Monthly Archives: February 2010

Experiencing the 8.8 Earthquake in Chile

Chilequake

This is a blow-by-blow dispatch of my Saturday. In subsequent posts I will offer a more analytical take on everything. Photos are from this incredible set of images on Boston.com of devastation in Chile.

At 1:45 AM on Saturday, February 27th, I slunk into bed. It had been a loud night. My neighbors had hosted a raucous birthday party which called for several renditions of Feliz Cumpleaños and various dance songs. Despite the noise, I actually enjoyed the festive atmosphere. Before turning out the light I read Isabel Allende's latest book, My Invented Country, a memoir about her growing up in Chile and eventually re-settling in California. She discusses the similarities of the two places. I read until 2:20 AM and then turned off the light and fell fast asleep with my windows open and the summer Santiago air breezing over me.

At 3:34 AM I awoke to my entire apartment shaking violently. My bed creaked and I heard a vase of flowers in my kitchen fall over. I did not mentally process or consciously think of anything, not even "earthquake," but I had an instinct to walk over to my desk and grab my laptop. [I'm not what it says that my first thought was to protect my laptop, but there you go.] Propped up on a stand I feared it would fall over the desk and break, and indeed it was going to do so shortly had I not grabbed it. I stood clutching my laptop. A sliding French style door that separates my living room / desk area from bedroom moved and hit me, so I backed up and leaned against the wall for support. The shaking continued for a bit more time and then stopped and everything was silent and dark. The power had gone out in my building so all white noise and power lights: gone. I heard no screams or sounds or anything. Just total black silence.

Quake3
I put my laptop on the floor and got back into bed. The utter silence and stillness made it easy to fall asleep, and I suspect I was snoring away by 4 AM. Not long after, I awoke to shaking. This time it felt even more intense though technically reports show it was *only* a 6.3 size quake. My bed really rocked and seconds later I heard sirens outside. My power was still out. This is when I started getting scared.

After the second major aftershock ended, there was a joyous albeit brief stretch of stillness, and I heard my neighbor say, Gracias por Dios, Gracias por Dios. Then it started again. My bed gently rolled back and forth seemingly without stop, like I was in a boat on an ocean. I convinced myself my mind was playing tricks on me. Seriously. I pulled the sheets over me and tried to go back to sleep. But the sirens were non-stop.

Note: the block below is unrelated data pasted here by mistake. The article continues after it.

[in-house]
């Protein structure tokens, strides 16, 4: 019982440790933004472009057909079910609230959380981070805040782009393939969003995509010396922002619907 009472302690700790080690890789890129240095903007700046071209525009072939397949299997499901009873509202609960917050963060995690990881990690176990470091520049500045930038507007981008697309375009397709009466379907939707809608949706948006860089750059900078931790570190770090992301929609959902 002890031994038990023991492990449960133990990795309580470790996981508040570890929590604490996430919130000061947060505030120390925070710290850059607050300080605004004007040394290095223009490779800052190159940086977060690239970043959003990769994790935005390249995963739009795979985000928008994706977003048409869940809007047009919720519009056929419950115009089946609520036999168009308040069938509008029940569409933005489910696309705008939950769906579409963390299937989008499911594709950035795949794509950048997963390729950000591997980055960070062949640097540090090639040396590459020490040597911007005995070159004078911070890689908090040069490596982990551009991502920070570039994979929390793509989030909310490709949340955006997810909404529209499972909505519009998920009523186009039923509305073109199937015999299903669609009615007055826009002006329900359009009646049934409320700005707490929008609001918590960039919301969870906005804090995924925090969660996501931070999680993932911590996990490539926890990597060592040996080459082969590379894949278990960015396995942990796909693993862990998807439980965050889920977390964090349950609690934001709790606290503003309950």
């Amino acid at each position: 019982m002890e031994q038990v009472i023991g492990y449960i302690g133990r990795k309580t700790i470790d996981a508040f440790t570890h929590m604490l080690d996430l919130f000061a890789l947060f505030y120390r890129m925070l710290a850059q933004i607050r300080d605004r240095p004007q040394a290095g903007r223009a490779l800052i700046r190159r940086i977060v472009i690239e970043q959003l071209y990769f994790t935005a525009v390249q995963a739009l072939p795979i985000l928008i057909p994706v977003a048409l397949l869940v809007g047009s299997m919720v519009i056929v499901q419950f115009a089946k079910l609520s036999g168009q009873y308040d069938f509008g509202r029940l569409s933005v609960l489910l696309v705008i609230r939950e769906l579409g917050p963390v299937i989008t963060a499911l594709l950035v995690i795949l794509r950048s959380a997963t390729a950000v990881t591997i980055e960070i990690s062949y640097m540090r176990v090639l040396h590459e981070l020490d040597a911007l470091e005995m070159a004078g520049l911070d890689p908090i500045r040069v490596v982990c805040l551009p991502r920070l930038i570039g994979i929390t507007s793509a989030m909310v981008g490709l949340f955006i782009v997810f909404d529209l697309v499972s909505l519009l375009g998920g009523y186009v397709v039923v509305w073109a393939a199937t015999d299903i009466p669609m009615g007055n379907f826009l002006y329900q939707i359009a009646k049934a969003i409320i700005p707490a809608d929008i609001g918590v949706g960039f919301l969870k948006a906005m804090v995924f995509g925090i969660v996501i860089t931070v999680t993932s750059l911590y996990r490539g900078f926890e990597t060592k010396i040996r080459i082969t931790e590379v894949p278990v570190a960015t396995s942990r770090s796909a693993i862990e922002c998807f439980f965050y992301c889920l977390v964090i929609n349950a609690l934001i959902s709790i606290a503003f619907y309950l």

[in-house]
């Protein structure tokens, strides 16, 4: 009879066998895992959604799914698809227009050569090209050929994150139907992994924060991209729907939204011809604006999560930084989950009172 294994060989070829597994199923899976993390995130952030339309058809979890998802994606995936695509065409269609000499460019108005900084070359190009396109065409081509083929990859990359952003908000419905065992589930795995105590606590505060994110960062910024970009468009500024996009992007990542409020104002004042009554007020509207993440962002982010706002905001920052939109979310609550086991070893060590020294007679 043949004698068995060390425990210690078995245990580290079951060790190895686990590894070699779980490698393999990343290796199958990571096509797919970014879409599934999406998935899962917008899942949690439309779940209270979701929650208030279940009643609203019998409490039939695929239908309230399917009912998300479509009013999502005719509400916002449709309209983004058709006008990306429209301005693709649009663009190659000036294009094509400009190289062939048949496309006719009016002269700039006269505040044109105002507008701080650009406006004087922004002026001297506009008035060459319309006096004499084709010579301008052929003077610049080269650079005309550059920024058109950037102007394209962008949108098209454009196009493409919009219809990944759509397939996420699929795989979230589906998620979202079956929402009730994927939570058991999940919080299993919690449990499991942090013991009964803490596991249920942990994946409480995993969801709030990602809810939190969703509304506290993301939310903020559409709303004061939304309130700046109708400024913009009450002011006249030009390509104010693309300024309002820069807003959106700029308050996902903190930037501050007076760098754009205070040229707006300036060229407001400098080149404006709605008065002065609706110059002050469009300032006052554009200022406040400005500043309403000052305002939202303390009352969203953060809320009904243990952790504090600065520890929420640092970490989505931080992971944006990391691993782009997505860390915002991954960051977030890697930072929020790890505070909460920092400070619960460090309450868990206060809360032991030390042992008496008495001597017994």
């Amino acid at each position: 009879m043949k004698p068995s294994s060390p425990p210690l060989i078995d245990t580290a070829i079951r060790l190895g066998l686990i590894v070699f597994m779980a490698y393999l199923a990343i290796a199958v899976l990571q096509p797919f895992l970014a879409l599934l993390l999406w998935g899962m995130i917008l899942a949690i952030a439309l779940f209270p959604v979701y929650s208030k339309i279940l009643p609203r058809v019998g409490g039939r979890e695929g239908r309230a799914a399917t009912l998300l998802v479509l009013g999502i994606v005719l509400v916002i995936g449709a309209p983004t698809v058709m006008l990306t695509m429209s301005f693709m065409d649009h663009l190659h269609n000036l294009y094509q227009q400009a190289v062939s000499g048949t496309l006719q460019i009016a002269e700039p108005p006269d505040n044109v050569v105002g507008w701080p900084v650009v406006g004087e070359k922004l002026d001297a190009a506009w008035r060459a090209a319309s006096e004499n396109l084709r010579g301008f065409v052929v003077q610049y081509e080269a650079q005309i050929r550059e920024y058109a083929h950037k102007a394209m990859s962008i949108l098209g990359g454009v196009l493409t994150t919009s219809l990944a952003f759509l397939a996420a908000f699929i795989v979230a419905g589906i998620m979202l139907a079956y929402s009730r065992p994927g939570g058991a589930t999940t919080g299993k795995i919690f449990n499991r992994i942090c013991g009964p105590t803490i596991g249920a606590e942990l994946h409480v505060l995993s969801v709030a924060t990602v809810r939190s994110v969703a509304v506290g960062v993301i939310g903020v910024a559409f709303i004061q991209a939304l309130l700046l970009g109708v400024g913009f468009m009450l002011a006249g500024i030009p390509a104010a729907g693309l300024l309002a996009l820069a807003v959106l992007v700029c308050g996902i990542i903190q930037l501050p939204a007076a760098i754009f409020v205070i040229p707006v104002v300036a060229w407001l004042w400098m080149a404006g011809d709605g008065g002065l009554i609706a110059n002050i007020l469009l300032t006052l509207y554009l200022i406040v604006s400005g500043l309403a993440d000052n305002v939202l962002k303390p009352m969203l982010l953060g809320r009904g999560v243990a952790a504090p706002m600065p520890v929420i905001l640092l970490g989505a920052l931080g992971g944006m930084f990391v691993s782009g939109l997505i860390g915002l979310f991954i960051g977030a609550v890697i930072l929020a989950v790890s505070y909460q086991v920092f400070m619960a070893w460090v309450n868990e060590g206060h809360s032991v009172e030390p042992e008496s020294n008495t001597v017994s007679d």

I gave up on sleep and waited for my power to come back on. By 8 AM my power was on but internet down. I watched the local news reports about the earthquake. CNN was broadcasting exclusively Chile quake coverage. I realized this was going to be an international news story and that I needed to communicate my status to friends and family.

At 9 AM I walked out of my building in Providencia with my laptop searching for a free wi-fi signal. There was rubble and broken glass on every street but I did not see any major building damage. In an alleyway behind my street I found a free "dlink" network with a weak but working signal. My inbox showed a dozen "Are you OK?" notes — I would receive about 200 of those emails throughout the course of the day. I fired off some "Yes I'm fine" emails and then posted my first tweet of the day: "Friends, thanks for all your notes. I am safe in Santiago. It was a terrifying night. I am happy to be alive. More updates later."

Throughout the day I used Twitter to post updates. There are few English language people in Chile posting updates, including official journalists. The BBC has always been understaffed in Latin America. The New York Times' coverage was and continues to be astonishingly bad (they're still filing from Rio de Janeiro). LA Times is filing from Bogota. As a result, my tweets got picked up by lots of media outlets who asked if I could comment on the on-the-ground situation. I did interviews with the AP, BBC, and a live video interview with CNN in the afternoon. My main goal in the interviews was to dilute some of the usual media hysteria over natural disasters: most of the country has power, I said, most of the telecom is working, there is no looting, etc.